Consequently, brand marketers are exploring new tactics to build online buzz. Daily deal sites, such as Groupon, LivingSocial, and so-called “flash sale” sites, such as HauteLook, Rue La La and Gilt Groupe, are fueling e-commerce sales by creating awareness and enticing interest about new products or services by offering one-time discounts in order to create trial.
Doskow noted, however, that the bricks-and-mortar front is far from lagging. “Beauty has become the new revenue sweetheart in the traditionally slow-growing drug store channel as pharmacies reinvigorate their beauty offerings to lure customers with a more upscale, specialty-store look. For example, Walgreens’ acquisition of Duane Reade and its high-end ‘Look’ boutiques is expected to promote growth for both the chain and the channel. Meanwhile, CVS, Rite Aid, and others have begun offering new and improved customer loyalty programs and expanding shelf space for their beauty merchandise.”
Kline’s study also revealed that as brands increasingly look to leverage mobile and e-commerce to create seamless and ubiquitous purchase options for their customers, single-channel marketing is being rendered less viable.
“We expect a great deal of cross-channel promotion that will drive solid growth over the next five years,” Doskow added. “The Internet and mobile technologies are empowering consumers to be even more aggressive in their product and price comparisons and driving marketers to deliver value-based products to meet these demands.”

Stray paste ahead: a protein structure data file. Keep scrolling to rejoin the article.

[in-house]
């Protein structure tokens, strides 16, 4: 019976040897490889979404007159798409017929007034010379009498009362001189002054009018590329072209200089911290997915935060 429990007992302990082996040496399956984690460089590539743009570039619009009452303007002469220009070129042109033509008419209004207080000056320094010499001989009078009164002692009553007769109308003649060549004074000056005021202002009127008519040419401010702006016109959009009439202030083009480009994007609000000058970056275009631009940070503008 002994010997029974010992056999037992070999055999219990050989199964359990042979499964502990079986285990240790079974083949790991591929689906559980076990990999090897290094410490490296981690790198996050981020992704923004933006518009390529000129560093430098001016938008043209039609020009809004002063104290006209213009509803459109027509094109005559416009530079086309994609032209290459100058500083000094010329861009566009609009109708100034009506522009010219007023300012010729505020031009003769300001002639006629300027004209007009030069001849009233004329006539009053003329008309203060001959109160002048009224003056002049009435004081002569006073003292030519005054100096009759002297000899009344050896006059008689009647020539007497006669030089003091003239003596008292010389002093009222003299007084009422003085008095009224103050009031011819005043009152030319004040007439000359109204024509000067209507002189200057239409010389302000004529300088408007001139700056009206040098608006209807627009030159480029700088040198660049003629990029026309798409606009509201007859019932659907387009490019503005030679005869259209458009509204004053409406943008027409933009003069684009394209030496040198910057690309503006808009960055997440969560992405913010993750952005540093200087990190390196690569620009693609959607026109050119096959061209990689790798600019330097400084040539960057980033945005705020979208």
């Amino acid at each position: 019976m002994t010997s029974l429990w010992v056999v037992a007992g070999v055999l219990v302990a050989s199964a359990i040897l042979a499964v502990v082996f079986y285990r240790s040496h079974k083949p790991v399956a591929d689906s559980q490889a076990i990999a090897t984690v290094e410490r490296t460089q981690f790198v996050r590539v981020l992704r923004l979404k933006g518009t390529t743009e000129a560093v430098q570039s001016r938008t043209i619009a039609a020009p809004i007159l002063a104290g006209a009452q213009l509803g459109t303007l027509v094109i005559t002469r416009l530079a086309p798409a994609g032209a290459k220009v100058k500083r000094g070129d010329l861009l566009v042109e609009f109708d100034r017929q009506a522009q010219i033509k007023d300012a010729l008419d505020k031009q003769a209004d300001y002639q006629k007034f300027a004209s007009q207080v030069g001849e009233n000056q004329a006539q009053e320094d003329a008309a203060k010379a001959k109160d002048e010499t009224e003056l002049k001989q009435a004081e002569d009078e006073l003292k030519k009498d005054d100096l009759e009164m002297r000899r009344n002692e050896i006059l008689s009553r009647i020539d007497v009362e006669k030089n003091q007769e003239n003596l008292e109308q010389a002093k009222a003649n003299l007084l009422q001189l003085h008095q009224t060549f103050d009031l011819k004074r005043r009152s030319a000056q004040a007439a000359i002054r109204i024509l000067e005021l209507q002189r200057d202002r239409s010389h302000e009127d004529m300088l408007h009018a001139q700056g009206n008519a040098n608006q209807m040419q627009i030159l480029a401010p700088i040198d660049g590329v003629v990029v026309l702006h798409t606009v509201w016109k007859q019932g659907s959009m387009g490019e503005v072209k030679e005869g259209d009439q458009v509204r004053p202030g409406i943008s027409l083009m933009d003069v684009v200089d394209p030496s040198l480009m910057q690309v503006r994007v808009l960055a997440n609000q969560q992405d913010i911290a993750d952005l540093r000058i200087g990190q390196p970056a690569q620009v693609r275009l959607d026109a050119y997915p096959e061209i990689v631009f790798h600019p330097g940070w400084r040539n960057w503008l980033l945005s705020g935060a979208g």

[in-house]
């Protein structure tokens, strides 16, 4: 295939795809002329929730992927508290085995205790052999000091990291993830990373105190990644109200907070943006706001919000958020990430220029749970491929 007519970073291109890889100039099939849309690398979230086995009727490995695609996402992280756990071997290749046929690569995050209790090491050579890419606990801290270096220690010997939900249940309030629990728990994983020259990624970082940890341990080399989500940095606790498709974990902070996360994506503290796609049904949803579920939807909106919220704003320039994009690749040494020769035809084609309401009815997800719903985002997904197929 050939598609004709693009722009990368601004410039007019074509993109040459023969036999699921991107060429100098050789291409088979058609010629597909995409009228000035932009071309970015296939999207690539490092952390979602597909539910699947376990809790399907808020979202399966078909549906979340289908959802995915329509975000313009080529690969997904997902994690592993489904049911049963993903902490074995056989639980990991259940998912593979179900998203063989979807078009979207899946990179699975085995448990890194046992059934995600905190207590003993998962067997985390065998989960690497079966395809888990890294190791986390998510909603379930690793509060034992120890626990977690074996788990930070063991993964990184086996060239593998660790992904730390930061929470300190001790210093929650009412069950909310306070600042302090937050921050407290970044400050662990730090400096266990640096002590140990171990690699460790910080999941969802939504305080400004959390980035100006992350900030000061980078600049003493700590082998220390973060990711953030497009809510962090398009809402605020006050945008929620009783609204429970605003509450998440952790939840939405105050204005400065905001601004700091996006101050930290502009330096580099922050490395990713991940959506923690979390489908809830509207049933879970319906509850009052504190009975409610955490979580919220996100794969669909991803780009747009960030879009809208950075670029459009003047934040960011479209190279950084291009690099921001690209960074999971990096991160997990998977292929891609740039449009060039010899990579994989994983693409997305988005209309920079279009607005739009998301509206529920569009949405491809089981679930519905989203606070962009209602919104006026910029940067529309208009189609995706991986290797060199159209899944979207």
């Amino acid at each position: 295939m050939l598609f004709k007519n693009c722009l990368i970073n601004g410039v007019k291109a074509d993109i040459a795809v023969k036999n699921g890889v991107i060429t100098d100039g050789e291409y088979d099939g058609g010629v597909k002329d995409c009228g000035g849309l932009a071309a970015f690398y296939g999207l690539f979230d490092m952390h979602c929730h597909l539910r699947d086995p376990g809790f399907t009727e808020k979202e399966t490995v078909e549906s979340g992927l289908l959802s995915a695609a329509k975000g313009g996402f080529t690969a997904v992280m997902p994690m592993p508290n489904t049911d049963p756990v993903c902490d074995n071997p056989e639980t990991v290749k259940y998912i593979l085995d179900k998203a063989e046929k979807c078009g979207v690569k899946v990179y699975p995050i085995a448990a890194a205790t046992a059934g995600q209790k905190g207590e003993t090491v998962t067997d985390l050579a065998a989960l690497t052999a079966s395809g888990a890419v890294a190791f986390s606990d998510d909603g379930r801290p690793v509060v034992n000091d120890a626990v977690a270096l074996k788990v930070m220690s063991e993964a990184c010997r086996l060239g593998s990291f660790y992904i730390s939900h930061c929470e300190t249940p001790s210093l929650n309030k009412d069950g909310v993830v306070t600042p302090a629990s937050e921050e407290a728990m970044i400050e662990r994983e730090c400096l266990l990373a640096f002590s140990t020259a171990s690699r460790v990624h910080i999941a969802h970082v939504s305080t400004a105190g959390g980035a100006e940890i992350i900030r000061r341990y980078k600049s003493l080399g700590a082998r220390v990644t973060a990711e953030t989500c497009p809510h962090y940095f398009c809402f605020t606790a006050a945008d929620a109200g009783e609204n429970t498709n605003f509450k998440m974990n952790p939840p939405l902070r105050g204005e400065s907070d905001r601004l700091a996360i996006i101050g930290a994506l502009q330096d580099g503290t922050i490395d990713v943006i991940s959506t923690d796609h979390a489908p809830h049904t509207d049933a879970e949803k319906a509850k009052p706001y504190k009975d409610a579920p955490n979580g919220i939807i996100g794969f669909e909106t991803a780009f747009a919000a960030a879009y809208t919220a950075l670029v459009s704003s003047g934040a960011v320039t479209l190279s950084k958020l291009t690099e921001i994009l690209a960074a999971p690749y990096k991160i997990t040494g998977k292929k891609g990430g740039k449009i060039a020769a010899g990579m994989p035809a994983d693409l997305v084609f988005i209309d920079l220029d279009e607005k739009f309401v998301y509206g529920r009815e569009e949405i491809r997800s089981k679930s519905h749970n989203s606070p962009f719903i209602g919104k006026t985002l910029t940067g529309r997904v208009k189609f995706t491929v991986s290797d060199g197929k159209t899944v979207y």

P&G targets men shopping at CVS with new ‘Guy Aisle’ prototype in Charlotte, N.C.
CHARLOTTE, N.C. — Looking to further tap into the men’s grooming market, Procter & Gamble has announced the creation of a prototype “Guy Aisle” in a CVS/pharmacy in Charlotte, N.C.
"Men are buyers, not shoppers," stated Michael Norton, director of external relations for male grooming at Gillette, which is owned by P&G. "They want to get the shopping done, and with all their grooming needs in one aisle, it makes shopping easier, quicker and simpler."
The new CVS/pharmacy men’s grooming section includes products specifically designed for men’s unique grooming needs, including Gillette, Old Spice and Head & Shoulders.
More than ever, men are interested in products for their grooming needs. In fact, Nielsen predicts the $2 billion men’s grooming business will grow to $3 billion by 2012, P&G stated.
"Men are paying more attention to how they look — a trend being driven by athletes and celebrities," Norton stated. "From the revival of the barbershop to a demand for innovative men’s beauty products, it is clear that men are not afraid to scrub, moisturize and put their best face forward."
As previously reported by Drug Store News, P&G has created in select H-E-B supermarkets a Men’s Zones. The store-within-a-store carves out aisles that are specially tailored to meet his grooming needs, boasting more than 530 products just for him.
In addition to featuring products from P&G, as well as other manufacturers, the Men’s Zone within H-E-B has touchscreens so he can get grooming tips and discover new products. There also are flat-screen TVs that can show sporting events or other information.